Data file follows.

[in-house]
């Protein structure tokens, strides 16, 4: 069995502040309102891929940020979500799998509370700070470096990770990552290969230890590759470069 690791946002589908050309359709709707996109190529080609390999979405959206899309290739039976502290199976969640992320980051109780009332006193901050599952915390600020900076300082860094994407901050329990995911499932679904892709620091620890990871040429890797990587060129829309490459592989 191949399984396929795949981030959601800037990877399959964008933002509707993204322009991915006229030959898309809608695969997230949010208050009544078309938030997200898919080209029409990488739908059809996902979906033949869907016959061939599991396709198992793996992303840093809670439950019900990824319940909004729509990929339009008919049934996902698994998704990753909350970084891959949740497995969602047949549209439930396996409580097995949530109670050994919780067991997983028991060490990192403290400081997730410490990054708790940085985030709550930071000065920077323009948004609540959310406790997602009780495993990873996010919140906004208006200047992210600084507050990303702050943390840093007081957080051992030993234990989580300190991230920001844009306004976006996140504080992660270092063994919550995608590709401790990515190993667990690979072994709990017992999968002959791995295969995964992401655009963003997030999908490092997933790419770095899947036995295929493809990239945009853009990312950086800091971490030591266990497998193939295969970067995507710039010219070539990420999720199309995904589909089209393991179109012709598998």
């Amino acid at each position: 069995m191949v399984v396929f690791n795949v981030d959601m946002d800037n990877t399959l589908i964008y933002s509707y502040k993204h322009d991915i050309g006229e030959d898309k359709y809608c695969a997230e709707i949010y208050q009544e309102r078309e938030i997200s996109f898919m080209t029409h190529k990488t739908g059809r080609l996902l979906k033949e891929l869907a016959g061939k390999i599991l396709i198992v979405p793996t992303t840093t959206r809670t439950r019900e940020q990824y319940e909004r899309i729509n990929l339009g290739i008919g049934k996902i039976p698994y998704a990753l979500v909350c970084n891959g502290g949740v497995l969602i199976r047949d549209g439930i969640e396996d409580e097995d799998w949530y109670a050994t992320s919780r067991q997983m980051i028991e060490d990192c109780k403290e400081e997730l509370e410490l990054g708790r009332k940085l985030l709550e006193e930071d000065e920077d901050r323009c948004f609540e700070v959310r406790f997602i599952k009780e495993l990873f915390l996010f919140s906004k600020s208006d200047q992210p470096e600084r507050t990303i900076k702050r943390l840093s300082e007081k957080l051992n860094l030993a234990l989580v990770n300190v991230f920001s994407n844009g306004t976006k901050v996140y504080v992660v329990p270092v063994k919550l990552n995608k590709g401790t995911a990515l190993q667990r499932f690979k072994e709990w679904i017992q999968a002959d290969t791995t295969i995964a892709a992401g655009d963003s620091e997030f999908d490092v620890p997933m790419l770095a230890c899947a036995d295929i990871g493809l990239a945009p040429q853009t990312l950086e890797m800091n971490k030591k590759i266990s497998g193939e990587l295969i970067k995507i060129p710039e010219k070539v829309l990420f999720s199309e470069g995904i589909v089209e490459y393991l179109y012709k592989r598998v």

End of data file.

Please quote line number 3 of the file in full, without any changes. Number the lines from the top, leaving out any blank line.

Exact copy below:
């Amino acid at each position: 069995m191949v399984v396929f690791n795949v981030d959601m946002d800037n990877t399959l589908i964008y933002s509707y502040k993204h322009d991915i050309g006229e030959d898309k359709y809608c695969a997230e709707i949010y208050q009544e309102r078309e938030i997200s996109f898919m080209t029409h190529k990488t739908g059809r080609l996902l979906k033949e891929l869907a016959g061939k390999i599991l396709i198992v979405p793996t992303t840093t959206r809670t439950r019900e940020q990824y319940e909004r899309i729509n990929l339009g290739i008919g049934k996902i039976p698994y998704a990753l979500v909350c970084n891959g502290g949740v497995l969602i199976r047949d549209g439930i969640e396996d409580e097995d799998w949530y109670a050994t992320s919780r067991q997983m980051i028991e060490d990192c109780k403290e400081e997730l509370e410490l990054g708790r009332k940085l985030l709550e006193e930071d000065e920077d901050r323009c948004f609540e700070v959310r406790f997602i599952k009780e495993l990873f915390l996010f919140s906004k600020s208006d200047q992210p470096e600084r507050t990303i900076k702050r943390l840093s300082e007081k957080l051992n860094l030993a234990l989580v990770n300190v991230f920001s994407n844009g306004t976006k901050v996140y504080v992660v329990p270092v063994k919550l990552n995608k590709g401790t995911a990515l190993q667990r499932f690979k072994e709990w679904i017992q999968a002959d290969t791995t295969i995964a892709a992401g655009d963003s620091e997030f999908d490092v620890p997933m790419l770095a230890c899947a036995d295929i990871g493809l990239a945009p040429q853009t990312l950086e890797m800091n971490k030591k590759i266990s497998g193939e990587l295969i970067k995507i060129p710039e010219k070539v829309l990420f999720s199309e470069g995904i589909v089209e490459y393991l179109y012709k592989r598998v």